Writing in The New Yorker, Adam Gopnik provides a timely essay on what Jane Jacobs got right, and wrong, about cities.
Oli Mould, Lecturer in Human Geography at Royal Holloway University of London gives his own take on Jacob’s key ideas and legacy in Key Thinkers on Cities.
As introduced by urban geographer Tom Slater at the University of Edinburgh:
The prolific student of two giants of social science, Pierre Bourdieu and William Julius Wilson, Loïc Wacquant is an interdisciplinary sociologist who has made varied and original contributions to urban studies, although his influence extends well beyond cities. His foundational writings on carnal sociology, the penal state, ethnoracial domination, and social theory have been translated into two dozen languages and have triggered debates in multiple disciplines. He is best known among urbanists for his comparative analyses and conceptualization of advanced marginality and territorial stigmatization. He is also widely read for his thesis on the penalization of poverty, and his rethinking of the vexed question of the ghetto. His work is rooted in his insistence upon intensive fieldwork as an instrument of epistemological rupture and theoretical construction. Wacquant’s emphasis on the role of the state as producer of marginality, the weight of symbolic structures in the production of dispossession in cities, and the need to fuse theory, ethnography and comparison has proven especially instructive and provocative.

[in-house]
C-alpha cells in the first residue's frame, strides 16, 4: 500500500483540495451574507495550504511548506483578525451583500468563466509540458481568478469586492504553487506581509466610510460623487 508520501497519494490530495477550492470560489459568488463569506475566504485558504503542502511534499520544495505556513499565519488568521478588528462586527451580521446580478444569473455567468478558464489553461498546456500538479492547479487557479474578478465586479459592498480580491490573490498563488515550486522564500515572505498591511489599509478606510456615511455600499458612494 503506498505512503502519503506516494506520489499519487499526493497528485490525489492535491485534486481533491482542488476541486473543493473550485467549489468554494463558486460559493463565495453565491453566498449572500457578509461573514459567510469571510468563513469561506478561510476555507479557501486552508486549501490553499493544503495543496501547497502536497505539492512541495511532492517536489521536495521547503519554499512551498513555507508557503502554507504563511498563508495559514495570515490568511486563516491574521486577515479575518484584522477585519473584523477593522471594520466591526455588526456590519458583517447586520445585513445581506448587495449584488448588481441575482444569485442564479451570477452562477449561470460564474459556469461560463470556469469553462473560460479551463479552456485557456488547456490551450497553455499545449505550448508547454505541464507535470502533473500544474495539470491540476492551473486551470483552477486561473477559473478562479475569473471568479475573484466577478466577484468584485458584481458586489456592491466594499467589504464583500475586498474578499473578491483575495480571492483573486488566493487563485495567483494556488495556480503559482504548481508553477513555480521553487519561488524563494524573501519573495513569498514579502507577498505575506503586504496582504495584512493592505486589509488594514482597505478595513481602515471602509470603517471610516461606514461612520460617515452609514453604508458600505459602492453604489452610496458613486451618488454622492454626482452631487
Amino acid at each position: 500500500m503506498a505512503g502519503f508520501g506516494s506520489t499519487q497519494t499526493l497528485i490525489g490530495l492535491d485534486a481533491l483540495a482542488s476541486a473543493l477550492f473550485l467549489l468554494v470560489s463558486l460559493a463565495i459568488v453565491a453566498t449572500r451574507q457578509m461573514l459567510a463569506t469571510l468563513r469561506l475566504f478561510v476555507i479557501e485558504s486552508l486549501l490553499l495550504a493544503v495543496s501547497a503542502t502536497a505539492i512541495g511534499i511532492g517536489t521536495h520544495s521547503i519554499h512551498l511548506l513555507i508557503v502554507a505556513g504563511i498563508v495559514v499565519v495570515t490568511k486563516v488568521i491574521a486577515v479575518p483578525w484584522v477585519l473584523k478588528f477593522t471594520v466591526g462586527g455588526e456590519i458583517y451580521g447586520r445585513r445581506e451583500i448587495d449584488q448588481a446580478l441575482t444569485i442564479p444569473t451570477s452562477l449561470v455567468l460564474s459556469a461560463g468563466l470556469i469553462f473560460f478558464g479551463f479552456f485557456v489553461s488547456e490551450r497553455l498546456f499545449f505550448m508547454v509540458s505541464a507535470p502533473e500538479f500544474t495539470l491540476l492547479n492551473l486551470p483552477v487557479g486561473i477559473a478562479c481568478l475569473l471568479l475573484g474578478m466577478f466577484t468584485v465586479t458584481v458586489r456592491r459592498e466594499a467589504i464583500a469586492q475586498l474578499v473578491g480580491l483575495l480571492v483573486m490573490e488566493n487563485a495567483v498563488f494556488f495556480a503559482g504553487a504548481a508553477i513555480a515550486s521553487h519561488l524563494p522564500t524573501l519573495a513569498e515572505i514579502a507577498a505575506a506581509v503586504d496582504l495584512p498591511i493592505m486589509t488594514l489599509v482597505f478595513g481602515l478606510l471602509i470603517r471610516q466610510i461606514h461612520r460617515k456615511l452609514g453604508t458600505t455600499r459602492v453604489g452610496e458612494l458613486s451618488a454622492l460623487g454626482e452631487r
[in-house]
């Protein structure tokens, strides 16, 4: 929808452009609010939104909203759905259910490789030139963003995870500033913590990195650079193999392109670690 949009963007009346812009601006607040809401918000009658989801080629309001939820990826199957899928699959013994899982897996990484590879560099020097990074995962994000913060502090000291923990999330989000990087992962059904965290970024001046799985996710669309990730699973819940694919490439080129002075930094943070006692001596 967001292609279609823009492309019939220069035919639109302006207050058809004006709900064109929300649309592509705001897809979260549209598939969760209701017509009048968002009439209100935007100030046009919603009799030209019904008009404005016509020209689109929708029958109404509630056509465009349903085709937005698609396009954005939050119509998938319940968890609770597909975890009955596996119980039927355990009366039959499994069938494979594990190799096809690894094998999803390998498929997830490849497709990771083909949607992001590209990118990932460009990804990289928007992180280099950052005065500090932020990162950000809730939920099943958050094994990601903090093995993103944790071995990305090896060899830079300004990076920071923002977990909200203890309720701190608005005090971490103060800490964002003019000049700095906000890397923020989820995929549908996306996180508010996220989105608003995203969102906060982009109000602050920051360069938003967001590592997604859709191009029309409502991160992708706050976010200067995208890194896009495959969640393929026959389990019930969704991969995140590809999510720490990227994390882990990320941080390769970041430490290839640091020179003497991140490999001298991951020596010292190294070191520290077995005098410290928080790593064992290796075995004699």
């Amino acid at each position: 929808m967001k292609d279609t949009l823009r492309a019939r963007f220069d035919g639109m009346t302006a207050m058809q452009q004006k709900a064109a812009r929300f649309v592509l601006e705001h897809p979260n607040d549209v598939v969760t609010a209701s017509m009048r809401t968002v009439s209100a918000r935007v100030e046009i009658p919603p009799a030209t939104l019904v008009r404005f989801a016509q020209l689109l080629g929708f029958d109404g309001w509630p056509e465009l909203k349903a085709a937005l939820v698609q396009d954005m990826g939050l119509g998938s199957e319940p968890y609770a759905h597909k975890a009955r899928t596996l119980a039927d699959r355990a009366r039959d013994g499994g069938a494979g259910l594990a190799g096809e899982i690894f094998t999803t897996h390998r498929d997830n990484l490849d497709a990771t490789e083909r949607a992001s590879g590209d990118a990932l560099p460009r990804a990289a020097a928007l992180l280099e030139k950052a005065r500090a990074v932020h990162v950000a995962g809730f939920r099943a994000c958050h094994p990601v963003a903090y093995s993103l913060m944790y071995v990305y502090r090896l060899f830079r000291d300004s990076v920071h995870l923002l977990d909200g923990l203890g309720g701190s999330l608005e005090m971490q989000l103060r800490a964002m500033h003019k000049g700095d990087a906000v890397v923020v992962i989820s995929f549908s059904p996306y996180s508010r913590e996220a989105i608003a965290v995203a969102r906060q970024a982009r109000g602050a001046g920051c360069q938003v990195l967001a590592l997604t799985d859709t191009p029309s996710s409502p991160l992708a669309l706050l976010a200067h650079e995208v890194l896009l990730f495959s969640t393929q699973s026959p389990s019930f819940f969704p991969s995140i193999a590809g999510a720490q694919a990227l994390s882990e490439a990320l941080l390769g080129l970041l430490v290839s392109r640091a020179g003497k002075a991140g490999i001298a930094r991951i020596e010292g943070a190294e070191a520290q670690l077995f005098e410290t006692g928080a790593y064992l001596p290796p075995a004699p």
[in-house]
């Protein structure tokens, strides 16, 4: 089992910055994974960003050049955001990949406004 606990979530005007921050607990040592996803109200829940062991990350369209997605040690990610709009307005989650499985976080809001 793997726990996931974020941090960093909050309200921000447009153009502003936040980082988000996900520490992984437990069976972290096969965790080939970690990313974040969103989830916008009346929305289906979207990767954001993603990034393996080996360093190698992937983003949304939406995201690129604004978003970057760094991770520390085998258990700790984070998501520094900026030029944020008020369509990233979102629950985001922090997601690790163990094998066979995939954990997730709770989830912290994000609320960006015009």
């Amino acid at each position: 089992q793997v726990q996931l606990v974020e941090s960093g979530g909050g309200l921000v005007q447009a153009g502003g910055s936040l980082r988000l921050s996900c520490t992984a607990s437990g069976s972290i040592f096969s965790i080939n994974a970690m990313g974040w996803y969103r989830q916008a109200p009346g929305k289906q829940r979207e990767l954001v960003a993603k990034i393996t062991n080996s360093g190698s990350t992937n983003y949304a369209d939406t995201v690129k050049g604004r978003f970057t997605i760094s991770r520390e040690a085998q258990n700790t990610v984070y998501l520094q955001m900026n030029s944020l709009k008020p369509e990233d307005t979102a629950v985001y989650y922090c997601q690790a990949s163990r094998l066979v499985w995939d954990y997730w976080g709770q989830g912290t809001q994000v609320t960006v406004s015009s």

Wacquant is Professor of Sociology at the University of California, Berkeley and a Researcher at the Centre de européen de sociologie et de science politique in Paris. You can visit Wacquant’s personal page here, or read the entry by Tom Slater here.